At present, researchers at Aarhus University are testing a new environmentally friendly source of protein, Uniprotein, in a feeding experiment with pigs. Uniprotein is a source of protein made of bacteria able to grow on methane as substrate. A future use of this type of protein will, among others, be able to reduce the carbon footprint for the production of feedstuff to farmed animals as well as minimise the use of animal sources of protein.
We need new sustainable sources of protein in order to meet the increased need for protein for the agricultural feed production. The bacterial source of protein (BPM), Uniprotein, which is developed by the company UniBio A/S, is considered to be sustainable because it has the ability to grow on methane as substrate – almost independently of access to soil and water. The protein is approved as a feed ingredient in EU, and within the last years the patented production process has been scaled for possible commercialisation.
The potential of Uniprotein must be tested
Uniprotein has a content of protein and oil corresponding to fish meal and holds other possible functional nutrients. Therefore, the GUDP project “SUPIAF – Sustainable Protein Ingredients as Animal Feed” was initiated in 2019. The purpose of the project is to demonstrate the potential of Uniprotein for use in feed for piglets and breeding fish as well as to further develop the product. Professor Mette Olaf Nielsen from Department of Animal Science at Aarhus University participates in the part of the project dealing with testing Uniprotein in pigs:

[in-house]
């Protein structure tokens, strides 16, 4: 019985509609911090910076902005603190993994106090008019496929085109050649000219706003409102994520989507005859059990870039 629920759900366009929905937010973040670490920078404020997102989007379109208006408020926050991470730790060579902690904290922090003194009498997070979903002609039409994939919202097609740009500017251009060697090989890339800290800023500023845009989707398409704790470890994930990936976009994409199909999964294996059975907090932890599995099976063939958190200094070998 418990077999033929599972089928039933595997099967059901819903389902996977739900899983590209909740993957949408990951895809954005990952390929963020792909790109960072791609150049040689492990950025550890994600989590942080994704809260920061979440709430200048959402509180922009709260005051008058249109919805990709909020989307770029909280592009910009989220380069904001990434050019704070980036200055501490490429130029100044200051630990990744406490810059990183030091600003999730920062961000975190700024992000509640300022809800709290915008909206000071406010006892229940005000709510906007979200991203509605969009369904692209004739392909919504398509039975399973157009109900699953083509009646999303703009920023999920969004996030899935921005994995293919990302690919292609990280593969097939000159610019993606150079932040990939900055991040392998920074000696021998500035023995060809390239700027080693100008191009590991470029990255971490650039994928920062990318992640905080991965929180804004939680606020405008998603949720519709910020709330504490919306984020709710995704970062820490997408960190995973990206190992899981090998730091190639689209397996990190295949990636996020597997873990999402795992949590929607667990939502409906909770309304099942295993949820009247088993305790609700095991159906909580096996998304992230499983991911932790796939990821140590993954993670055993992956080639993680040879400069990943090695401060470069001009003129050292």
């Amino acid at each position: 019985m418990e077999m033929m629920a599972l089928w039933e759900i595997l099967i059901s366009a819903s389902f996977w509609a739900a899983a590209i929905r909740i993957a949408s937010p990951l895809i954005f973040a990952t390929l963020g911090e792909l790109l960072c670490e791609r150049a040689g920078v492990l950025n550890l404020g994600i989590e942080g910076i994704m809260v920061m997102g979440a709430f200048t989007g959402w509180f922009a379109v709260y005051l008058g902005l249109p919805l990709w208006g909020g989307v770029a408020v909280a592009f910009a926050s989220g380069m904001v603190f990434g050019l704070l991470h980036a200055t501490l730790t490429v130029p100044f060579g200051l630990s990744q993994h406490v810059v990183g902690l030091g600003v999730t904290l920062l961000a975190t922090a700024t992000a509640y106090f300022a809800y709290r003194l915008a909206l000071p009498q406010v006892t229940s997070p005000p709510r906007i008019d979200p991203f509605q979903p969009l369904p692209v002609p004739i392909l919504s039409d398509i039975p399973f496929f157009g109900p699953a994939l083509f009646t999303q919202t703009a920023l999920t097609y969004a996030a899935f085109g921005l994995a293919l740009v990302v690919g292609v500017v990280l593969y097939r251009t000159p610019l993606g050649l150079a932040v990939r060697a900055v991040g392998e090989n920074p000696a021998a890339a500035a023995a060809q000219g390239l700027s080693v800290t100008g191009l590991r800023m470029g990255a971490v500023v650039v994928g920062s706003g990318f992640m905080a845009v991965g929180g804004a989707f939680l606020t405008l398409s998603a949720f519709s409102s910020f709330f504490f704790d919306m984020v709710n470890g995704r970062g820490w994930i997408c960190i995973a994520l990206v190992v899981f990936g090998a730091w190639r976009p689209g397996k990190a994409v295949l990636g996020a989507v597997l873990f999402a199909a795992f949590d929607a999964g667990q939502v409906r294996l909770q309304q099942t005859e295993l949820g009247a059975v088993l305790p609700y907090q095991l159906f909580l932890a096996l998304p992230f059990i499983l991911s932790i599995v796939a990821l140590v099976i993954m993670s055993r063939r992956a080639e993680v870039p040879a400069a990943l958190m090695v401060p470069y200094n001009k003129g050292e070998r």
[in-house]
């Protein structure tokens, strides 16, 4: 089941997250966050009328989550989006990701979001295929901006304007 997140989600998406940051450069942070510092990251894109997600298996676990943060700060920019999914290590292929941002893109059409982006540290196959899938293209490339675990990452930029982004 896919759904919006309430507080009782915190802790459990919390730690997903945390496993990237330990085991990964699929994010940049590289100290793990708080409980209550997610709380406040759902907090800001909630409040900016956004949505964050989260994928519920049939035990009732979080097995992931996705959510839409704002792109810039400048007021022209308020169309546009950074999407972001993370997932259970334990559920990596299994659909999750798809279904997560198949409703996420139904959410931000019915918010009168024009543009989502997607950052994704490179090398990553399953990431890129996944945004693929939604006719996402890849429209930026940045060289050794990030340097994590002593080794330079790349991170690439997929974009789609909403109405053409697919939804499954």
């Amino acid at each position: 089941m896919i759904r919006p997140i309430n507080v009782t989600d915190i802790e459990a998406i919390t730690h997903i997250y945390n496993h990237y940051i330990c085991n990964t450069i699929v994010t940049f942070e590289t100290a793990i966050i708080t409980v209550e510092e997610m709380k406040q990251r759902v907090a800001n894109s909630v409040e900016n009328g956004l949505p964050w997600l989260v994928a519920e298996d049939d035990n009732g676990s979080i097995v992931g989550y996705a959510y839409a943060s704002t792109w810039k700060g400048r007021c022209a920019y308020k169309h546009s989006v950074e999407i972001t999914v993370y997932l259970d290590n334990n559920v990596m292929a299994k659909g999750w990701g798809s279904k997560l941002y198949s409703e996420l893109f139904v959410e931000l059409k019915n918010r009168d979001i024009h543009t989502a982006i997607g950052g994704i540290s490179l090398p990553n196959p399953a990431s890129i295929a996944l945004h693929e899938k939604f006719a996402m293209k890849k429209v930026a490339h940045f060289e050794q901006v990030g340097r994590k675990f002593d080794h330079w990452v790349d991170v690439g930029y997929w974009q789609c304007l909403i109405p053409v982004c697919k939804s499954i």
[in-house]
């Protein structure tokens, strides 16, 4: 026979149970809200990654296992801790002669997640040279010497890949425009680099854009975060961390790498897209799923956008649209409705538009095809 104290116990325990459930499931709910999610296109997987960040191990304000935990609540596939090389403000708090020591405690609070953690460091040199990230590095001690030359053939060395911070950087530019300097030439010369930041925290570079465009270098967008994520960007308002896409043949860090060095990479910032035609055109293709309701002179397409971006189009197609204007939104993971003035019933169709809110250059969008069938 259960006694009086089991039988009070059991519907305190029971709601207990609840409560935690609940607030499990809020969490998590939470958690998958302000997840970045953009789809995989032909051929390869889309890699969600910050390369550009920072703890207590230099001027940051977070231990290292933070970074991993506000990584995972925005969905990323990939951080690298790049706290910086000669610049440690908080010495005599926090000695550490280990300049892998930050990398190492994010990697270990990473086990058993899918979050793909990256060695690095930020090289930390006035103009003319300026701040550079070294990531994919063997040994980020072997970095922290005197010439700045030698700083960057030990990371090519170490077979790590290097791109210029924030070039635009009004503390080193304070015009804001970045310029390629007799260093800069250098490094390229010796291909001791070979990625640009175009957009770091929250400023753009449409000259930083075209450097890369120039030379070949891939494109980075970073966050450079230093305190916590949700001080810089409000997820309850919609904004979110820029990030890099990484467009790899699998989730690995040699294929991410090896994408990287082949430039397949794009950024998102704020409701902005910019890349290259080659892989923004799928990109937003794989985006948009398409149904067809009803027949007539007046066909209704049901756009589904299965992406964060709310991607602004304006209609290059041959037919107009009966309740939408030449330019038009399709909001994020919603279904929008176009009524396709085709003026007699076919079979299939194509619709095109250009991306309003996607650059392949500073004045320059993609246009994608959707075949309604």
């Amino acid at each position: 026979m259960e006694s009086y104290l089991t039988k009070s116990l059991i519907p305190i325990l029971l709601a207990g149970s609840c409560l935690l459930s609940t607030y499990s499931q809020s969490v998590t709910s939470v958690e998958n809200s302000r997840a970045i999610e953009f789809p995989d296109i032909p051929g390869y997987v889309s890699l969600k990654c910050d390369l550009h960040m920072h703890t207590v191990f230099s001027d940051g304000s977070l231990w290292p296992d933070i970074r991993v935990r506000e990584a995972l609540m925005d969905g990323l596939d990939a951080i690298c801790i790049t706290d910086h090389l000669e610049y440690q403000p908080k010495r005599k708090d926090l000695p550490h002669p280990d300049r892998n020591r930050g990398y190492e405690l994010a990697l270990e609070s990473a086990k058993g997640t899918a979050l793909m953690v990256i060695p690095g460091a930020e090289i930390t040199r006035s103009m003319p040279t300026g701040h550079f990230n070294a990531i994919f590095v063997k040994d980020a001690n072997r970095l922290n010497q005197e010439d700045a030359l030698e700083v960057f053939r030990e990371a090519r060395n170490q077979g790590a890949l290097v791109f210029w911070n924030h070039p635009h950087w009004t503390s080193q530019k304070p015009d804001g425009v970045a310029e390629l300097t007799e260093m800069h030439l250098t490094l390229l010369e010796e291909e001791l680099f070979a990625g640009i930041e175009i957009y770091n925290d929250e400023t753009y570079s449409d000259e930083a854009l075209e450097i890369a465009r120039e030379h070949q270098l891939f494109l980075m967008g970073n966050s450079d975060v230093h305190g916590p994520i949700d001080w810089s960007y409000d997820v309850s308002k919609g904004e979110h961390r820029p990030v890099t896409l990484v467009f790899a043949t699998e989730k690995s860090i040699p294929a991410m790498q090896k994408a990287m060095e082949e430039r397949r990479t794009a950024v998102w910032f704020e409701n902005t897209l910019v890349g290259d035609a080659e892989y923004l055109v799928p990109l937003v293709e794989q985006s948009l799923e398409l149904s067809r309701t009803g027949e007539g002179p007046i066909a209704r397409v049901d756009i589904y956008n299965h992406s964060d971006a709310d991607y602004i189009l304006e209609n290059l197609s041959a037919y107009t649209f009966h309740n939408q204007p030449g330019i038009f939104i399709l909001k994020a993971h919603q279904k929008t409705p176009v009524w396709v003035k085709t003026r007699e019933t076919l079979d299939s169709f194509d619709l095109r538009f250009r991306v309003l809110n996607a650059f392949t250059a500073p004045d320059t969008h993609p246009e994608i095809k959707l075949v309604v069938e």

“In the beginning of 2020, we began a feeding experiment in the experimental barns at AU Foulum. Here, we test the digestibility of the Unibio protein and its individual amino acids compared with other common sources of protein used for pigs after weaning”, says Mette Olaf Nielsen.
“This autumn, we are going to conduct a larger feeding trial at “TestGris, Pig Consultancy” to follow the growth and feed efficiency of newly weaned pigs when we add increasing amounts of Uniprotein instead of potato protein and fish meal to their diet”, says Mette Olaf Nielsen. Besides growth and feed efficiency, the researchers also look further into Uniprotein’s potential impact on the occurrence of diarrhoea and how Uniprotein affects the development of the pigs’ gastrointestinal system.
In the overall project, the product will be optimised in relation to the nutritional needs of weaner pigs. At DTU, in cooperation with Biomar A/S, they will look at the same conditions in salmon so that the product can form part of feeding companies’ feed mixtures as a sustainable protein ingredient or a functional additive in the future.
Facts about the project
Ministry of Environment and Food of Denmark, Green Development and Demonstrations programme (GUDP).
2019 – 2022
Unibio A/S: Has developed Uniprotein
Danish Agro: Feedstuff producer and ingredient supplier for the pig experiments
DTU Aqua: Responsible for the part on salmon
Biomar A/S: Cooperates with DTU on the salmon part
Link to the GUDP press coverage: https://mst.dk/service/nyheder/nyhedsarkiv/2020/feb/bakterier-kan-producere-klimavenligt-protein-paa-basis-af-metan/
Professor Mette Olaf Nielsen, Department of Animal Science, Aarhus University